• This company scores Ethical Consumer's worst rating for the likely use of tax avoidance strategies, and has at least two high risk subsidiaries in tax havens.[20]

Notable members of the Twining family[edit]

See also[edit]

References[edit]

  1. ^ "Twinings Teas". Twinings. Retrieved 17 November 2018.
  2. ^ "Other Drinks". Twinings. Retrieved 17 November 2018.
  3. ^ Winn, Christopher (2007). I Never Knew That About London. Ebury Press. ISBN 978-0-09-191857-6.
  4. ^ "Twinings Tea Blends and Infusions". Twinings.co.uk. Retrieved 15 February 2020.
  5. ^ Phillips-Evans, James (2012) The Longcrofts: 500 Years of a British Family, Amazon, pp. 244–245
  6. ^ "Twining & Co". Lloyds Banking Group. Retrieved 3 June 2019.
  7. ^ "History of the Twinings Tea Company". Twinings. Retrieved 13 February 2018.
  8. ^ Standage, Tom (2005). A history of the world in six glasses. New York: Walker. p. 202.
  9. ^ a b "Twinings to leave Britain for Poland". The Telegraph. 6 September 2010. Retrieved 10 October 2019.
  10. ^ Hall, Nick (2 June 2000). The Tea Industry. Woodhead Publishing Ltd. p. 58. Retrieved 10 October 2019.
  11. ^ Glyn Hughes. "The Foods of England – Earl Grey Tea". foodsofengland.co.uk. Retrieved 20 September 2013.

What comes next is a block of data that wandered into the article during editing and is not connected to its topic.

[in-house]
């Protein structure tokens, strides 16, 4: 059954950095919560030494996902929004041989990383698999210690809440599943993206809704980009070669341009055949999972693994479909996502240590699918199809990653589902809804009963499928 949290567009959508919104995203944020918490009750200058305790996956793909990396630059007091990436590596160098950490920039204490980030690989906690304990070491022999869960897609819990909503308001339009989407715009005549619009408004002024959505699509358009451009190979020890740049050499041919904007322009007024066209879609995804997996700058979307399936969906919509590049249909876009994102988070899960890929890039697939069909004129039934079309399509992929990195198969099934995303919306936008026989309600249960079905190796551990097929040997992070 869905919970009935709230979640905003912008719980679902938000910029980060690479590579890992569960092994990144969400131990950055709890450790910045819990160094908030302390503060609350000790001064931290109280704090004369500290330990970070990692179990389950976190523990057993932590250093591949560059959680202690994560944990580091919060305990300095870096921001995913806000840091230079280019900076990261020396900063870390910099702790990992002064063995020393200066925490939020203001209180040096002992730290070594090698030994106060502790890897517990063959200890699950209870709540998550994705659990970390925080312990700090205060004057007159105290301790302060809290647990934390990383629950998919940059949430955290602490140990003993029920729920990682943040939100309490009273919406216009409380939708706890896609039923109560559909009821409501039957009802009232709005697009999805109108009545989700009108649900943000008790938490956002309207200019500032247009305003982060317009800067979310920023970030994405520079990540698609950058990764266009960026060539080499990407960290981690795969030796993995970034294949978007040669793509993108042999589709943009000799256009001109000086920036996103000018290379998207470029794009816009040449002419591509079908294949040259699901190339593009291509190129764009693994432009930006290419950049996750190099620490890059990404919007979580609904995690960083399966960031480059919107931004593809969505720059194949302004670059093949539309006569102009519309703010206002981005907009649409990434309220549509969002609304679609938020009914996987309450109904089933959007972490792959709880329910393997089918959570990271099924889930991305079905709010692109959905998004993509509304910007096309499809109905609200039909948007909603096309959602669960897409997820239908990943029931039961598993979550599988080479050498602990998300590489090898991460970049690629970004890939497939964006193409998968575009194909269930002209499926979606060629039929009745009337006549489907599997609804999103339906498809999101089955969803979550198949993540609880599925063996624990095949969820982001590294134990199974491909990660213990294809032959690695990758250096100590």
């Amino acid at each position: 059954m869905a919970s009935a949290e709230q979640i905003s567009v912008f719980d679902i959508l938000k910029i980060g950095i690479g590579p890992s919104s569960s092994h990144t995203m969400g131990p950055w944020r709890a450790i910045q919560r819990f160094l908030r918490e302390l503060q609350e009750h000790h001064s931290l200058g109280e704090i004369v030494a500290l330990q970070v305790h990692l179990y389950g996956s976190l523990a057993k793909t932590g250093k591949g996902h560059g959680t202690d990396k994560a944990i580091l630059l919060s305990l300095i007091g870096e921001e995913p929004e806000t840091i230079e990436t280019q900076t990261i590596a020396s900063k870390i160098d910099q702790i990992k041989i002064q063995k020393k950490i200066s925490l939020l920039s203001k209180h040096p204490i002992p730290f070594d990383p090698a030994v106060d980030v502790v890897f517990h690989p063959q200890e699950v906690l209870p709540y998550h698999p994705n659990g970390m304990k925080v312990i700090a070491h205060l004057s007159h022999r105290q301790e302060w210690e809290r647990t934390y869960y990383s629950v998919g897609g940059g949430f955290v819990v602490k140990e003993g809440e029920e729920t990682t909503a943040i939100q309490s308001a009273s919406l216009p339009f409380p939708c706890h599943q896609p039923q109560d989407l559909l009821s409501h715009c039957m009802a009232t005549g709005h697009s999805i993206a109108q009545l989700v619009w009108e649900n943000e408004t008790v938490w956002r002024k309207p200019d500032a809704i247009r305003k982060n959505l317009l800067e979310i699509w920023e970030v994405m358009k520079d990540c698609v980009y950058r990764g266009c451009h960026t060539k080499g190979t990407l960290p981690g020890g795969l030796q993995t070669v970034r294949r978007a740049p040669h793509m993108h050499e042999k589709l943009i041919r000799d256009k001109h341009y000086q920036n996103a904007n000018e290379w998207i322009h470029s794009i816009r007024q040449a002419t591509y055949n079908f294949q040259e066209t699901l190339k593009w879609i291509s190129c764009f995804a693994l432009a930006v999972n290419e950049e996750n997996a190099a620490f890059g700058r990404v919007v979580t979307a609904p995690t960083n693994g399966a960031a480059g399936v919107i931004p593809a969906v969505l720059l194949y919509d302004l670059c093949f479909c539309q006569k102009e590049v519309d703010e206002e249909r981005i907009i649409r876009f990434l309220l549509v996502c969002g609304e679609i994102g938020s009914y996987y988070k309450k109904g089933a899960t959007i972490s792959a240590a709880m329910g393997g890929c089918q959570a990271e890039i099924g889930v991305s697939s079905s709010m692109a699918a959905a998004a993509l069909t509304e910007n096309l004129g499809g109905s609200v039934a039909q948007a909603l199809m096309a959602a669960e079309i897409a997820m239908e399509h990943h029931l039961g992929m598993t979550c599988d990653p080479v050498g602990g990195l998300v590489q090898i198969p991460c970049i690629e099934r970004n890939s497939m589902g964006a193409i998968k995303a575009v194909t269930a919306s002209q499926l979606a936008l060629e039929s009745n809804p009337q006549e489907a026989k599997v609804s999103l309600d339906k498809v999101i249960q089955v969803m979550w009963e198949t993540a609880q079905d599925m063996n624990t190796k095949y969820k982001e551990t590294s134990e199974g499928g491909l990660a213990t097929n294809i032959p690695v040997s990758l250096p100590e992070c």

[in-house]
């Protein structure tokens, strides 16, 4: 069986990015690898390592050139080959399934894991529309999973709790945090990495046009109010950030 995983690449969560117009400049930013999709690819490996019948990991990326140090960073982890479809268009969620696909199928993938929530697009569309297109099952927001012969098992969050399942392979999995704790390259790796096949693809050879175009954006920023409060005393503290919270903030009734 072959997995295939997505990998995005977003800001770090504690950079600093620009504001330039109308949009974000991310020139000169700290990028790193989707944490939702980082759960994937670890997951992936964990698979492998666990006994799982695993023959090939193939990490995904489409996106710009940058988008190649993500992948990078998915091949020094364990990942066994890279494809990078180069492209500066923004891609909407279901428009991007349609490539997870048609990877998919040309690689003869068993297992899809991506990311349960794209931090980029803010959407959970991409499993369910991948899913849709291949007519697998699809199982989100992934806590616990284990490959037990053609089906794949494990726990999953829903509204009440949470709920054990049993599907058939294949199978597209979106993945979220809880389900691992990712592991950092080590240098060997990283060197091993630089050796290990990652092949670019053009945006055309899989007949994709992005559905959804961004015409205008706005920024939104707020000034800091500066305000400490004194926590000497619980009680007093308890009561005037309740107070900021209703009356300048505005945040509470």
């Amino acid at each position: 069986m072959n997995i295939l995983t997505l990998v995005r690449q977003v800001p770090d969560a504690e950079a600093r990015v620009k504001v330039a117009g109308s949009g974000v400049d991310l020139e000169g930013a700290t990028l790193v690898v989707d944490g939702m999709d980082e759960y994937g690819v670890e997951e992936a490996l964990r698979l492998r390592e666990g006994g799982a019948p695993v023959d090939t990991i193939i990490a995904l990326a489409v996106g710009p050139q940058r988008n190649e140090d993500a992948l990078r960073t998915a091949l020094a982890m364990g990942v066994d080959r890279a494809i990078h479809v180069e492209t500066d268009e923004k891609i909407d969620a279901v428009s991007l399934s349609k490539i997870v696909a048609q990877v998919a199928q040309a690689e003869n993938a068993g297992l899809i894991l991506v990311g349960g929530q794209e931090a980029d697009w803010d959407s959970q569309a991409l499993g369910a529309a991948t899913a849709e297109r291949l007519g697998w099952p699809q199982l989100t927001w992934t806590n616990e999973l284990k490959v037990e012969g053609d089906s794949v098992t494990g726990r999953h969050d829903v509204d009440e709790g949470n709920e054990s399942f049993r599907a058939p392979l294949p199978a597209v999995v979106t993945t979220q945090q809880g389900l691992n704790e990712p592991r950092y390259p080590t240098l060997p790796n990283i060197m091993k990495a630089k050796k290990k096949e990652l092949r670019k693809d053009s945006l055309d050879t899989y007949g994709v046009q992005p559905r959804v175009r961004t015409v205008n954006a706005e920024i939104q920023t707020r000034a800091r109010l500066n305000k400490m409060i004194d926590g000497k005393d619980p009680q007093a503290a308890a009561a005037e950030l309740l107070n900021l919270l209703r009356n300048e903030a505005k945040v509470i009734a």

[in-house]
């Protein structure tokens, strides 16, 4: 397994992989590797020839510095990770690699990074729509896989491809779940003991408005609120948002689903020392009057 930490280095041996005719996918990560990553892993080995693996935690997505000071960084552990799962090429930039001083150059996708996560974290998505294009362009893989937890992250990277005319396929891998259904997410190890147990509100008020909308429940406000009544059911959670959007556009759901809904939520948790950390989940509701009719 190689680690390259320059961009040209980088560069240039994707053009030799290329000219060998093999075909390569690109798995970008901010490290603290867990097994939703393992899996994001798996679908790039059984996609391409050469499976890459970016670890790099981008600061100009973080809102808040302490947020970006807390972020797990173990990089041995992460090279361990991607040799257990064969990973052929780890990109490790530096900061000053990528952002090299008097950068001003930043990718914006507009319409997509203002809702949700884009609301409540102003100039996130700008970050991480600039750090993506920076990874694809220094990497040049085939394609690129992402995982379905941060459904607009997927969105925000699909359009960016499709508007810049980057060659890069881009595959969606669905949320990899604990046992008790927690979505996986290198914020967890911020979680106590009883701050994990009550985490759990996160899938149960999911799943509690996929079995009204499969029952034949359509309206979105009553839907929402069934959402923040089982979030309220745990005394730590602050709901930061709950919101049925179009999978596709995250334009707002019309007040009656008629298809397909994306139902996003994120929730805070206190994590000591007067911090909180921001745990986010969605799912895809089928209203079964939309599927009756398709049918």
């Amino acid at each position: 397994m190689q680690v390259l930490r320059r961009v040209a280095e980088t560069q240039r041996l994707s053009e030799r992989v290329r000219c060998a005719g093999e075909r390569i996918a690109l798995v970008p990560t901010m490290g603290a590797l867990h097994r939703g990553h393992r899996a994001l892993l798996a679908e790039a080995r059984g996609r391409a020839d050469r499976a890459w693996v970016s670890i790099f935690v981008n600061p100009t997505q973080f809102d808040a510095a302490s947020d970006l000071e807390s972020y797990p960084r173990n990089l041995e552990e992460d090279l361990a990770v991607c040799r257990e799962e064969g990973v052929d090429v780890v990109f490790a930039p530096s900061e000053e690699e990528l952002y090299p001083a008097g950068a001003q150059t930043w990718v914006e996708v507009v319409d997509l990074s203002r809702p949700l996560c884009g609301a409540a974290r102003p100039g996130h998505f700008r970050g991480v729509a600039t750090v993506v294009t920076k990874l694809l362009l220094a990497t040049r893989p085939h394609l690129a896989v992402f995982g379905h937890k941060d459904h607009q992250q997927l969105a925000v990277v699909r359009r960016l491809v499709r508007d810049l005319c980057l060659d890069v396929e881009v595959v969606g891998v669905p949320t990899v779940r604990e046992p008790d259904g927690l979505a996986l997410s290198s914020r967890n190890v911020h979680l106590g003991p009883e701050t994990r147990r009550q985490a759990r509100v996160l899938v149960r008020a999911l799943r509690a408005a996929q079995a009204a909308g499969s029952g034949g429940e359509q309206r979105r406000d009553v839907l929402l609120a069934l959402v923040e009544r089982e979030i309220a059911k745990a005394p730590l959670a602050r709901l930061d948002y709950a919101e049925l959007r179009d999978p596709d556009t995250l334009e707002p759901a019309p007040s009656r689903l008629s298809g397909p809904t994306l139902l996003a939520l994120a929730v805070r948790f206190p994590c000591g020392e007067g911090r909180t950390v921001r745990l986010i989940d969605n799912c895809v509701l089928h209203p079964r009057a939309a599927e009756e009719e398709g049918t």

12. ^ "Tea Time Over For Nambarrie". Northern Ireland, United Kingdom: 4NI.co.uk Northern Ireland News. 11 April 2008. Retrieved 17 January 2009. One of Northern Ireland's top teas – and a favourite in Scotland too – is no longer to be packed in central Belfast.
  13. ^ "Home | Twinings Sourced With Care". www.sourcedwithcare.com. Retrieved 12 February 2018.
  14. ^ "Home | Twinings Sourced With Care". www.sourcedwithcare.com. Retrieved 12 February 2018.
  15. ^ "Ethical Tea Partnership – Working for a Responsible Tea Industry". United Kingdom. Archived from the original on 5 September 2008. Retrieved 17 January 2009.
  16. ^ "Ethical shopping guide to Tea". Ethical Consumer. December 2013. Retrieved 20 July 2017.
  17. ^ "Twinings Ovaltine Code of Conduct" (PDF). Twinings.co.uk. 27 March 2012. Archived from the original (PDF) on 25 April 2014. Retrieved 2 January 2013.
  18. ^ "Associated British Foods: Corporate responsibility".
  19. ^ Selwood, Daniel. "Twinings publishes full list of its tea suppliers in India". The Grocer. Retrieved 17 November 2018.
  20. ^ a b c d e f g h i j k l "Shop Ethical! | Your ethical consumer guide". www.ethical.org.au. Retrieved 3 March 2020.

External links[edit]